Now that we are done with the exterior, our attention turns to the inside. As soon as the (inside) half-bath walls are up, we are moving the tiny room to its permanent home next to the screenroom. And then, when we finish, we will have our tinyhousewarming party. YEAH!!

Tiny House Raising

Yesterday was an absolutely glorious day! The temperature and humidity were perfect for working and there was a nice breeze. Even better, a wonderful group of people came out to help us raise the walls on our tiny room–the “bunkhouse” we are building here on the farm.

We started the day putting the final touches on preparations. I baked the cinnamon rolls and biscuits, John double checked supplies and uncovered everything. Amanda carried things out to the screen room.The wall comes up. At 9, Eric arrived and by 9:30 Brian, Mike, Randy, and Eric were ready to see a wall go up. The plan was to wait for a full complement of folks–in case something went “south”–but there was no holding all that energy back. By 9:45, one wall wwallraise4as already up.

It was great to see and we were very lucky but I must admit that I struggled to let go of the juggernaut. I wanted group pictures, and order, and control. I wanted to doublecheck and verify and plan each move. What I got was weeks worth of labor and effort in one fell swoop! It was terrifying and absolutely wonderful. Thank you Wayne for the cosmic 2×4 upside the head! As usual, you were right.wallraiseb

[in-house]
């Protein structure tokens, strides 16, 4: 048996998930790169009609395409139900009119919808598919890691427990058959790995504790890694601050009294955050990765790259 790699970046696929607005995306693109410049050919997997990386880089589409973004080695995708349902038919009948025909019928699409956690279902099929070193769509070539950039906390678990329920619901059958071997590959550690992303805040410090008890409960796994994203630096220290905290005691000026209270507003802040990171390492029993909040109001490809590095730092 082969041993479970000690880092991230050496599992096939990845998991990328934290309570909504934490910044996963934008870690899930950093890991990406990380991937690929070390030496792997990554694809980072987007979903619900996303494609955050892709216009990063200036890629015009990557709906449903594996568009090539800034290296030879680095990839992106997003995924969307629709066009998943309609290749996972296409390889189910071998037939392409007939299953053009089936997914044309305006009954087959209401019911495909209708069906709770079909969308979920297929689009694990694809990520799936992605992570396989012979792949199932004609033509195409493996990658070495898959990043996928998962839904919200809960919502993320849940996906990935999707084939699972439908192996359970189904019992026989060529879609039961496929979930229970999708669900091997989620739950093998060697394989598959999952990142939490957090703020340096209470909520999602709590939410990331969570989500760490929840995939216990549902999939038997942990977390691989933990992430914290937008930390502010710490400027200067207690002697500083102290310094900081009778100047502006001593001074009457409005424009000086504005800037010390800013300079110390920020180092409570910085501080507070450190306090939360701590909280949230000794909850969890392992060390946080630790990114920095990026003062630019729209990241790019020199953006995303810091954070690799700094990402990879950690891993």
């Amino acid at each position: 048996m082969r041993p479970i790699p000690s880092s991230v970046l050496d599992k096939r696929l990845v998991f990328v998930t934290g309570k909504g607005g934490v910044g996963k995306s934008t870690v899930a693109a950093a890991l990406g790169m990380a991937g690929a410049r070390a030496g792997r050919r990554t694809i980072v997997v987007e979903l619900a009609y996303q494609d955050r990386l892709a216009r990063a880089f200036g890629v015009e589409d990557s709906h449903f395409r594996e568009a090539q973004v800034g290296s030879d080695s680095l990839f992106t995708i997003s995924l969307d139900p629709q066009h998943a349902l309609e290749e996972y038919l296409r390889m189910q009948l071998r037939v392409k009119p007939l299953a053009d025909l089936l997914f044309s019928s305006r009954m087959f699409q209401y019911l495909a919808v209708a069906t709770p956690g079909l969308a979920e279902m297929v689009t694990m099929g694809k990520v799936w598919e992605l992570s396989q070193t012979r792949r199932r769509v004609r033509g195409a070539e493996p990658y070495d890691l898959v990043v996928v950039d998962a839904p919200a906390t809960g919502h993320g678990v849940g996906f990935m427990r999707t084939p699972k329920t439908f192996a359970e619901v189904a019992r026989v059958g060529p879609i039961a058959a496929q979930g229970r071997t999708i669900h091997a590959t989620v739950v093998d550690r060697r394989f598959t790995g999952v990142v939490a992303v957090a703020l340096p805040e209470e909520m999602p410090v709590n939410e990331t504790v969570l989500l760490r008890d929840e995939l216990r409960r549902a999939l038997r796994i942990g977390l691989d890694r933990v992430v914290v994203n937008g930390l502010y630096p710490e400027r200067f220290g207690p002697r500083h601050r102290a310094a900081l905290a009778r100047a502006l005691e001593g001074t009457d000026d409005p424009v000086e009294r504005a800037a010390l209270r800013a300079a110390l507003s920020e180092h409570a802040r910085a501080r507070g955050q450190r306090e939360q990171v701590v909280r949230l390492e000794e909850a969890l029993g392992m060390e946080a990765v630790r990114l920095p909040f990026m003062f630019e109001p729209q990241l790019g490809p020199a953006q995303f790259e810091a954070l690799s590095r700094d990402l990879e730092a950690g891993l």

I appreciate everyone who participated: Eric, Randy, Mike, and Brian for taking the lead. Walter and Tom for being willing to step back and spearhead preparation of the vapor barrier. Nancy and Dale for jumping in and seeing potential issues and solutions. Wayne and Lei Lani for the literal and figurative foundation (and the gWaiting in the wingsreat snacks!)  Thank you David for taking time  from little Philip to support our efforts. All our best wishes for his speedy recovery. Amanda, thanks for the pictures though I admit to struggling to get on board with the au courant but dangerously odd angles. Deb and Khrys for being the first folks to volunteer and Carol, Julie, and Maddie for being there in the wings ready and waiting to jump in as you were needed. Sometimes that is the hardest job of all.the cars

By 2 pm, it was over.

Several times as John and Amanda and I were cleaning up, I looked out at what a half day had wrought. It is so wonderful to have this little building that is imbued with love and community. You guys are the best!!¬† And this is where I would have put the group picture–if I had one!! ūüėČ

Randy Madison being an angel

…..An angel?!

Still here…

October. It is our first cool day–50’s last night and a high in the 70’s today. It is truly a glorious day to be outside!

So, the news. First, we have a new calf. Her name is Autumn and she was born a week and a half ago to Buffalo Girl. It has been good for the herd..they missed having a “young-un.”¬† Buffalo Girl is extremely leery of us. She has definitely implicated us in the loss of her “baby” which we sold in August. We know that her heifer, along with Midge’s bull calf, went to a family who wanted a pet that eats grass but they could have just as easily gone to the slaughterhouse so we can’t take credit for the happy ending.